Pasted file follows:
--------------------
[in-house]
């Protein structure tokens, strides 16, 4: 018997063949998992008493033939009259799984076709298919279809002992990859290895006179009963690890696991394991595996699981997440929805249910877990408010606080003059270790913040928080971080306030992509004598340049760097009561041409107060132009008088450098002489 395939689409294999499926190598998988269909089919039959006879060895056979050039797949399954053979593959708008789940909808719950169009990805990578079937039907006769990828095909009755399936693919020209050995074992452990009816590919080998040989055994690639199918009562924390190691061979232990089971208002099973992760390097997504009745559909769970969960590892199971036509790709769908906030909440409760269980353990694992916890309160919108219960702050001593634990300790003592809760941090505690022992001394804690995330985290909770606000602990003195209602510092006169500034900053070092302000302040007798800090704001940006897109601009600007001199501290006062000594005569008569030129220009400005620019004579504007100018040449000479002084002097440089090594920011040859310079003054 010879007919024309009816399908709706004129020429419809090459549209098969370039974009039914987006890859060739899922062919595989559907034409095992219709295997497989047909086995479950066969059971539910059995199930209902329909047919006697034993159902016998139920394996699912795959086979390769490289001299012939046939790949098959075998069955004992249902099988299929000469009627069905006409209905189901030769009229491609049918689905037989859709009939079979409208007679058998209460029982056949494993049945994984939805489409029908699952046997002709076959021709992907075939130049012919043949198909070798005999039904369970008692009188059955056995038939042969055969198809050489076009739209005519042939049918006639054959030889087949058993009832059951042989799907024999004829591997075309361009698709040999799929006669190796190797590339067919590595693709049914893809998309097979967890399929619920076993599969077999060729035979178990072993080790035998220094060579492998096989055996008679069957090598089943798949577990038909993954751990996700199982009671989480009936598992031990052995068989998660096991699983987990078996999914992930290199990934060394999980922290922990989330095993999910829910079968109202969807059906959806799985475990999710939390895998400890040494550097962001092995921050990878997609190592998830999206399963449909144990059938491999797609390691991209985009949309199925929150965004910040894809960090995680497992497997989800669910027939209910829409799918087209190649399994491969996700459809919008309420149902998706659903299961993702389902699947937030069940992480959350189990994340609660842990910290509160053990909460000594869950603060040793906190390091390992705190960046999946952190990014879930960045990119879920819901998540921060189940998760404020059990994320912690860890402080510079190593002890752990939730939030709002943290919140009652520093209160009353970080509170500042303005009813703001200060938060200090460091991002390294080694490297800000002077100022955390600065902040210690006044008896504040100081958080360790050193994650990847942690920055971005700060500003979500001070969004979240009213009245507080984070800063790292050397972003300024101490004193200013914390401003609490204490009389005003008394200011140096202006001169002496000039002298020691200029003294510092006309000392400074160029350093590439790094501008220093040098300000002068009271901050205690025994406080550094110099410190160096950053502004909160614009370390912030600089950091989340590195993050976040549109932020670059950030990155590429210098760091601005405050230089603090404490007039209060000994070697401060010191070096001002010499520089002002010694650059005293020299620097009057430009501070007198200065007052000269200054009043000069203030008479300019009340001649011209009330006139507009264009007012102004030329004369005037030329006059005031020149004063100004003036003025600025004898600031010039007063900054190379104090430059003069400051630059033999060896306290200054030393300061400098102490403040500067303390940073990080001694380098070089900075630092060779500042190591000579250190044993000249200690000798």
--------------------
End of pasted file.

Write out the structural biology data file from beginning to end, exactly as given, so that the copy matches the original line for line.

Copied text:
[in-house]
């Protein structure tokens, strides 16, 4: 018997063949998992008493033939009259799984076709298919279809002992990859290895006179009963690890696991394991595996699981997440929805249910877990408010606080003059270790913040928080971080306030992509004598340049760097009561041409107060132009008088450098002489 395939689409294999499926190598998988269909089919039959006879060895056979050039797949399954053979593959708008789940909808719950169009990805990578079937039907006769990828095909009755399936693919020209050995074992452990009816590919080998040989055994690639199918009562924390190691061979232990089971208002099973992760390097997504009745559909769970969960590892199971036509790709769908906030909440409760269980353990694992916890309160919108219960702050001593634990300790003592809760941090505690022992001394804690995330985290909770606000602990003195209602510092006169500034900053070092302000302040007798800090704001940006897109601009600007001199501290006062000594005569008569030129220009400005620019004579504007100018040449000479002084002097440089090594920011040859310079003054 010879007919024309009816399908709706004129020429419809090459549209098969370039974009039914987006890859060739899922062919595989559907034409095992219709295997497989047909086995479950066969059971539910059995199930209902329909047919006697034993159902016998139920394996699912795959086979390769490289001299012939046939790949098959075998069955004992249902099988299929000469009627069905006409209905189901030769009229491609049918689905037989859709009939079979409208007679058998209460029982056949494993049945994984939805489409029908699952046997002709076959021709992907075939130049012919043949198909070798005999039904369970008692009188059955056995038939042969055969198809050489076009739209005519042939049918006639054959030889087949058993009832059951042989799907024999004829591997075309361009698709040999799929006669190796190797590339067919590595693709049914893809998309097979967890399929619920076993599969077999060729035979178990072993080790035998220094060579492998096989055996008679069957090598089943798949577990038909993954751990996700199982009671989480009936598992031990052995068989998660096991699983987990078996999914992930290199990934060394999980922290922990989330095993999910829910079968109202969807059906959806799985475990999710939390895998400890040494550097962001092995921050990878997609190592998830999206399963449909144990059938491999797609390691991209985009949309199925929150965004910040894809960090995680497992497997989800669910027939209910829409799918087209190649399994491969996700459809919008309420149902998706659903299961993702389902699947937030069940992480959350189990994340609660842990910290509160053990909460000594869950603060040793906190390091390992705190960046999946952190990014879930960045990119879920819901998540921060189940998760404020059990994320912690860890402080510079190593002890752990939730939030709002943290919140009652520093209160009353970080509170500042303005009813703001200060938060200090460091991002390294080694490297800000002077100022955390600065902040210690006044008896504040100081958080360790050193994650990847942690920055971005700060500003979500001070969004979240009213009245507080984070800063790292050397972003300024101490004193200013914390401003609490204490009389005003008394200011140096202006001169002496000039002298020691200029003294510092006309000392400074160029350093590439790094501008220093040098300000002068009271901050205690025994406080550094110099410190160096950053502004909160614009370390912030600089950091989340590195993050976040549109932020670059950030990155590429210098760091601005405050230089603090404490007039209060000994070697401060010191070096001002010499520089002002010694650059005293020299620097009057430009501070007198200065007052000269200054009043000069203030008479300019009340001649011209009330006139507009264009007012102004030329004369005037030329006059005031020149004063100004003036003025600025004898600031010039007063900054190379104090430059003069400051630059033999060896306290200054030393300061400098102490403040500067303390940073990080001694380098070089900075630092060779500042190591000579250190044993000249200690000798």